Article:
After absorbing the history and culture surrounding the delicious confection, visitors enter the gallery of chocolate creations. This area is carefully temperature-controlled, and the sculptures are enclosed in glass cases. But the aroma of chocolate pervades the air, making the museum a true feast for the senses. Famous artworks and figures from history and literature are reproduced in chocolate throughout the space. There’s a chocolate Don Quixote and Sancho Panza, setting off on their quest. Tintin of French comics fame and his faithful dog, Snowy (rendered in white chocolate), stand ready to board a rocket for a trip to outer space. From another French comic, Asterix the Gaul and his sidekick Obelix

Asterix the Gaul and his good friend, Obelix, were among the characters from literature and comics featured in the Museum of Chocolate’s sculpture gallery.


prepare for a more down-to-earth adventure. An entire room is devoted to famous Barcelona buildings and visitors can gawk at a magnificent replica of Sagrada Familia or an ornate replica of a Modernista streetlight, adorned with gold leaf. After the sculpture portion of the museum, the tour includes a display of the candy-making process, with the machinery used to produce the chocolate and molds for fancy bonbons. Conclude your visit with a stop at the café for hot cocoa and pastries or visit the store and load up on chocolate souvenirs for the whole family. Barcelona is rich in history, culture and art, but the sweetest little corner of the city is definitely the Museum of Chocolate. Toreadors face a fierce bull in this bullfight scene rendered in chocolate.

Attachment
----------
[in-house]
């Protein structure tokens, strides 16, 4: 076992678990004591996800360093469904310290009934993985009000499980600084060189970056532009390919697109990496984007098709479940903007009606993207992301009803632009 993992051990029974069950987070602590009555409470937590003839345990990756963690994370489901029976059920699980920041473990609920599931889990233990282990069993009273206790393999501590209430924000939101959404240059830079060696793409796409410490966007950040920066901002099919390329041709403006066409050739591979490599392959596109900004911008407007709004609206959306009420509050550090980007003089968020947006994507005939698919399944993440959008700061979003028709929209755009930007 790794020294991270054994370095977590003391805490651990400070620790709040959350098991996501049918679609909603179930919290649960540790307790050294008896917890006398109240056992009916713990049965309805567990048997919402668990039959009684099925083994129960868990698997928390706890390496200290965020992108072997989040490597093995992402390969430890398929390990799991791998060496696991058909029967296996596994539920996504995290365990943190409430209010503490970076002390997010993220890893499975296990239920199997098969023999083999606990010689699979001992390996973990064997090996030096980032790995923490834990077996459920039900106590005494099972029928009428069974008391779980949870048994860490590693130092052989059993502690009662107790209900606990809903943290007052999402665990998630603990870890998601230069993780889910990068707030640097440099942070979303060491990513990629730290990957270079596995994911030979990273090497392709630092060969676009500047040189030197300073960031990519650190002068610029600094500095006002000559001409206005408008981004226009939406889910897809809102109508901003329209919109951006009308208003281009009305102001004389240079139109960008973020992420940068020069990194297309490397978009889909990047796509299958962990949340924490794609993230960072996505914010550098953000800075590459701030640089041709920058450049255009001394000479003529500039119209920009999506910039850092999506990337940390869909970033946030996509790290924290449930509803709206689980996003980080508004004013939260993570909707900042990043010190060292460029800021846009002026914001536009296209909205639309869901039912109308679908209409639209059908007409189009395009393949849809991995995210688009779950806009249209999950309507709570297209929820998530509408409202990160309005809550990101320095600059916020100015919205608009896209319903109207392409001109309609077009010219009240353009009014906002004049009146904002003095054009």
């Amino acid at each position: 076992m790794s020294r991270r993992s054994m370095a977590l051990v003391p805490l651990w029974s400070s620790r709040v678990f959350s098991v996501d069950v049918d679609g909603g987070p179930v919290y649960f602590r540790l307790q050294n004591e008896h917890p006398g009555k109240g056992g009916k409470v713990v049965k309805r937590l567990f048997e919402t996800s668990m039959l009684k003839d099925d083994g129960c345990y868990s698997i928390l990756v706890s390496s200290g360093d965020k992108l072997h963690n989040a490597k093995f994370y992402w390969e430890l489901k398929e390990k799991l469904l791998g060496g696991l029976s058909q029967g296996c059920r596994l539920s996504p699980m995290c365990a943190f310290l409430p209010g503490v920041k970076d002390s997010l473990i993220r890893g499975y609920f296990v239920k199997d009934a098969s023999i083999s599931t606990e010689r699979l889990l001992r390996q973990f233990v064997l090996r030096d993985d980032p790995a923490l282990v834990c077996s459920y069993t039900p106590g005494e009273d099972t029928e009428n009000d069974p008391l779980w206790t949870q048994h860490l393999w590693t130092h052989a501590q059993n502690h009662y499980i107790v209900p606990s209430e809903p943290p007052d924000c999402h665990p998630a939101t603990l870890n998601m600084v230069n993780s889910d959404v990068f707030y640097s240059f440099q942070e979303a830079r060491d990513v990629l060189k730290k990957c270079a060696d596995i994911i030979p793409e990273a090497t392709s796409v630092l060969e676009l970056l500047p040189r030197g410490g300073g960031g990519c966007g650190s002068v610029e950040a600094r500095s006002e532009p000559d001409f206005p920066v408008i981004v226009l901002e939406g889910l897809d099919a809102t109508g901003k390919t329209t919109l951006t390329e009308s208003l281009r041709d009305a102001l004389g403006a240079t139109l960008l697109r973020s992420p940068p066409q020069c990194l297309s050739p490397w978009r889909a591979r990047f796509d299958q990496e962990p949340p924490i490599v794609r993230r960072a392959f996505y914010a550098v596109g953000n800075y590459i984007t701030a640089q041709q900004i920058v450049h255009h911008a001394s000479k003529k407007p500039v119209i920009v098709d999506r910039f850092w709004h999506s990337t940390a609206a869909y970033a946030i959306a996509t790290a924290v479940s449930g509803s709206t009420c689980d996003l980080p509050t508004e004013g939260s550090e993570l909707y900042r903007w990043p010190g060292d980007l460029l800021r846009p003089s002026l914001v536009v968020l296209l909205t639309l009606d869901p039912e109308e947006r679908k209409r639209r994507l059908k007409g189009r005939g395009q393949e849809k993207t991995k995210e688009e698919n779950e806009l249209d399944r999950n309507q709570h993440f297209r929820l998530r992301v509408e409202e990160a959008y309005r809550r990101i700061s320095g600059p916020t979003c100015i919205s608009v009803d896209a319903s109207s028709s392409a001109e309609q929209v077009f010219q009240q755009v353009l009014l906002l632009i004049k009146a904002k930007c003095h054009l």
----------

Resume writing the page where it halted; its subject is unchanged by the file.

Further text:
A Modernistastreetlight in dark chocolate is adorned with gold leaf, a replica of the ones on the streets of Barcelona.

Tintin with his dog, Snowy, and Captain Haddock, prepare to board a chocolate spaceship in this photo from our 2015 visit to Barcelona’s Museum of Chocolate. February / March 2021 - 55 PLUS

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55+ visits Great Things to Do in Seattle, the “Emerald City” By Sandra Scott

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eattle is surrounded by areas that are filled with mountain greenery year-round, even in winter, giving the city the nickname of the “Emerald City.” It is the largest city in the Pacific Northwest. With its location on the Puget Sound, and as home to a cruise ship port, it is seen as the “Gateway to Alaska.” There is plenty to see and do. The Seattle CityPass is a great way to save on admission tickets to the most popular attractions. 1. Space Needle: Fifty years old in 2012, the 605-foot Space Needle is the iconic image of Seattle. When it was completed for the World’s Fair it was the tallest building west of the Mississippi River. It is the best place to get a view of the area. An elevator whisks passengers to the observation

deck with viewing from both the inside and outside plus there is a snack bar, gift shop and a revolving restaurant. Walk along the Loop, the only rotating glass floor. 2. Chihuly Garden of Glass: One of the most incredible sights at Seattle Center features the truly amazing works of Dale Chihuly. Think of Chihuly as the “Willy Wonka” of glass — so imaginative and beautiful. His glass works create an eye-popping, magical display of color. The large, colorful artwork in the Exhibition Hall, the 40foot tall Glasshouse, and the Garden create an enchanting experience. The unique Garden has four monumental glass sculptures amid the trees and plants. Chihuly’s works are featured in museums worldwide. His work is easily recognizable.

Space Needle, an iconic image of Seattle, seen from a boat tour. 48